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Route 54 Project Pushed For Holiday Finish
FENWICK -- Embattled Delaware Department of Transportation (DelDot) officials and elected officials this week had their feet held to the fire over the estimated completion date of the prolonged road construction along Route 54 in Fenwick Island, but a projected Memorial Day finish now appears to be a reality.
In excess of 100 concerned and often irate citizens and business owners crammed into Smitty McGee’s in Fenwick on Wednesday morning to grill DelDot officials on the projected end to the Route 54 reconstruction project, which has dragged on for nearly two years. While stopping short of guaranteeing a completely finished project by Memorial Day weekend, DelDot officials essentially promised orange barrels, cones, flaggers and prolonged delays would be out of the area before the holiday.
Frustrated by the prolonged project, several business owners and residents along Route 54 last week started a petition to urge DelDot to finish the job once and for all by Memorial Day. Prior to Wednesday’s public meeting, the petition included over 2,500 signatures.
“We are making good time in terms of getting closer to the finish line,” said DelDot Public Relations Director Geoff Sundstrom. “The project called for completion in July, but we’re trying everything we can for Memorial Day. We recognize the petition and the great attendance in this room. We are all aware of the urgency of getting this project done.”
DelDot Chief Engineer Natalie Barnhart laid out the latest timeline for the project. Currently, the contractor is down to the paving phase, which will be completed in three stages. She said DelDot remains hopeful the third and final paving stage would be completed by Memorial Day weekend.
“We agree it is in everyone’s best interest to get this done by Memorial Day,” said Barnhart. “I can’t guarantee it because everything is so dependent on the weather, but we think we’ll be very close.”
The project is currently in the first phase and could be completed this week. The second phase will start sometime next week and the third layer will go down about two weeks after that, according to Barnhart.“If you add all that time up, it brings us right up to Memorial Day weekend,” she said.
If DelDot is uncertain the third layer could be completed by the start of Memorial Day weekend, the second layer will be striped and completed with signage and traffic control devices before the holiday weekend and a decision will be made about applying the third later the summer.
“We’ve authorized the contractor to work as much and often as they need to get finished by Memorial Day,” said Barnhart. “We’re pushing very hard and we think we’ll make it. We’ll decide in mid-May if we should try the third layer. We’ll have to decide whether or not to push through and be done and out of here, or wait until after summer to come back and finish the last layer.”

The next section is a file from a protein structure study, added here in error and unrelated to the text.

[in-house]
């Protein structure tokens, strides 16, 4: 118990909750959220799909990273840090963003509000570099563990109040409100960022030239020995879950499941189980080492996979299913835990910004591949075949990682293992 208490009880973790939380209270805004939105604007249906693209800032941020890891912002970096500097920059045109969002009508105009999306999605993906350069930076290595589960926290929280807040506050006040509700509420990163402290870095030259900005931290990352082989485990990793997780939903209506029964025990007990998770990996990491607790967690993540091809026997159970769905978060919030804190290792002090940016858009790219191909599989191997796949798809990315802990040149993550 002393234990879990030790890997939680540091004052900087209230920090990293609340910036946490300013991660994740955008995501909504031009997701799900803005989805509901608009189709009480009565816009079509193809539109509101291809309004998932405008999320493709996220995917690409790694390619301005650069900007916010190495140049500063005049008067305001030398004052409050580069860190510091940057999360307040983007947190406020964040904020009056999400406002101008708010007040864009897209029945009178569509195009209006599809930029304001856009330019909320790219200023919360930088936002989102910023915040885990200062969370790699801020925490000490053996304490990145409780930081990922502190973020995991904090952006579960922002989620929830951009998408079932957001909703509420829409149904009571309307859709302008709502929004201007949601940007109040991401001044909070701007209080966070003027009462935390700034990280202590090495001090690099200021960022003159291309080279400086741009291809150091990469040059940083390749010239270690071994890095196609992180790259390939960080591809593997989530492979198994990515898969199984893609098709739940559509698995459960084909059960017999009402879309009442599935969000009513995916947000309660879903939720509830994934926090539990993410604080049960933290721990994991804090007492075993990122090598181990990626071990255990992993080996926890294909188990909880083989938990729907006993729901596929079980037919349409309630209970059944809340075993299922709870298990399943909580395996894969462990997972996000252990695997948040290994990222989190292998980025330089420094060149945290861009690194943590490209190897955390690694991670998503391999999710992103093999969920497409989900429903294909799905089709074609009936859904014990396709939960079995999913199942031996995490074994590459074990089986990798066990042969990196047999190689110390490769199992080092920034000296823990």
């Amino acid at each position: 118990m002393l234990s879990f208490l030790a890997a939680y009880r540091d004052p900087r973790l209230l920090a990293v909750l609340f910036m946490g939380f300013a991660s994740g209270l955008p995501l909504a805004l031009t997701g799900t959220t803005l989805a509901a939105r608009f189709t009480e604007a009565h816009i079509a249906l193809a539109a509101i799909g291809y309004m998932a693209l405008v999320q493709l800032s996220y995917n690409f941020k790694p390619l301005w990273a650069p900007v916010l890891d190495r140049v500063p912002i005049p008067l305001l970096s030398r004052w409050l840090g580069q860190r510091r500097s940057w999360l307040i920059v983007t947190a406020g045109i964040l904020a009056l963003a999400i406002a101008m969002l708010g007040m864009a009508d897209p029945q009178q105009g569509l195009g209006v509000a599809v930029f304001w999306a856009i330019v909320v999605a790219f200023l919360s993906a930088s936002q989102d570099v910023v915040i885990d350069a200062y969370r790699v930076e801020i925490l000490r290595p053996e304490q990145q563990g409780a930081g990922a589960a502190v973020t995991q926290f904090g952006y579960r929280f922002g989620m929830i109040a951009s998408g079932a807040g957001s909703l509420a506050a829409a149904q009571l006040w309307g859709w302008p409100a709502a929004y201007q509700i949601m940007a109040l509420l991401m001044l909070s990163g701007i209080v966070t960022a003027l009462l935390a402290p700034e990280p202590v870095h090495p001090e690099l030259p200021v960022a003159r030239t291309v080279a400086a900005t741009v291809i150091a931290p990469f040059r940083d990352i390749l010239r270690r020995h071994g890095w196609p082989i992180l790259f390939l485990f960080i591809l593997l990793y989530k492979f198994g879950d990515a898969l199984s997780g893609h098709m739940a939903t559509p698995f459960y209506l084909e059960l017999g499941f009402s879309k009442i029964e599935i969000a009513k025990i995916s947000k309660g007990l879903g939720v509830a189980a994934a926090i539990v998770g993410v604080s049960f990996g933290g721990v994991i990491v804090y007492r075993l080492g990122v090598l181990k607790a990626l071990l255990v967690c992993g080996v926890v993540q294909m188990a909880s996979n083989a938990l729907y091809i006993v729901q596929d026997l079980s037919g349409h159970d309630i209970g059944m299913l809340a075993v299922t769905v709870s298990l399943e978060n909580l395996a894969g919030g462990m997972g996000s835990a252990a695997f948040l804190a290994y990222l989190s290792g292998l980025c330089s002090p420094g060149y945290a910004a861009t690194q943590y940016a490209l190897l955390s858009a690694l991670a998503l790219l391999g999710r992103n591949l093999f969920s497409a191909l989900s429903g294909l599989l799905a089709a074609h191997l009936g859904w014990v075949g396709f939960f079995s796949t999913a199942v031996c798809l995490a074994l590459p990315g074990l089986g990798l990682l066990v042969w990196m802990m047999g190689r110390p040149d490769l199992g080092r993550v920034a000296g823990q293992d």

When questioned about the slow pace of the paving process, Barnhart said the contractor is often delayed by waiting for material. She said many contractors have their own hot mix plants, but the contractor in the Route 54 project does not and has to rely on an outside source.
“Typically, we’re waiting on material from the hot mix plant,” she said. “Sometimes they’re on time, sometimes they are not. This contractor does not have its own hot mix plant. We’re working with the supplier to get a commitment to be more consistent. We understand your frustration when you see pavers sitting idle.”
When asked if the entire process could be expedited by working practically around the clock, Barnhart said all opportunities were being explored.
“That’s certainly something we can do if the opportunity arises,” she said. “We’re trying not to be too impactful on the weekends. It’s a fine line we’re trying to walk, and frankly, we can’t make everybody happy.”
A major source of frustration for travelers along the corridor has been the seemingly endless delays often controlled by the flaggers. Barnhart appeared to throw the flaggers under the proverbial bus.
“We struggle with consistency with the flaggers,” she said. “They’re obviously not the highest paid people out here.”
Another major concern has been the considerable amount of damage to vehicles in the construction area. Barnhart said there was recourse for those who have suffered property damage.
“You should definitely turn in property damage claims because they’re covered by the contractor’s insurance,” she said. “We’re going to make sure all of those are settled before we accept the contract.”
Delaware State Sen. George Bunting acknowledged the flaws in the process, but said the time had arrived to put aside differences and work together to complete the project.
“A lot of mistakes have been made, but the time for should haves and could haves has passed,” he said. “We need to worry about today and what we need to do to get this done.”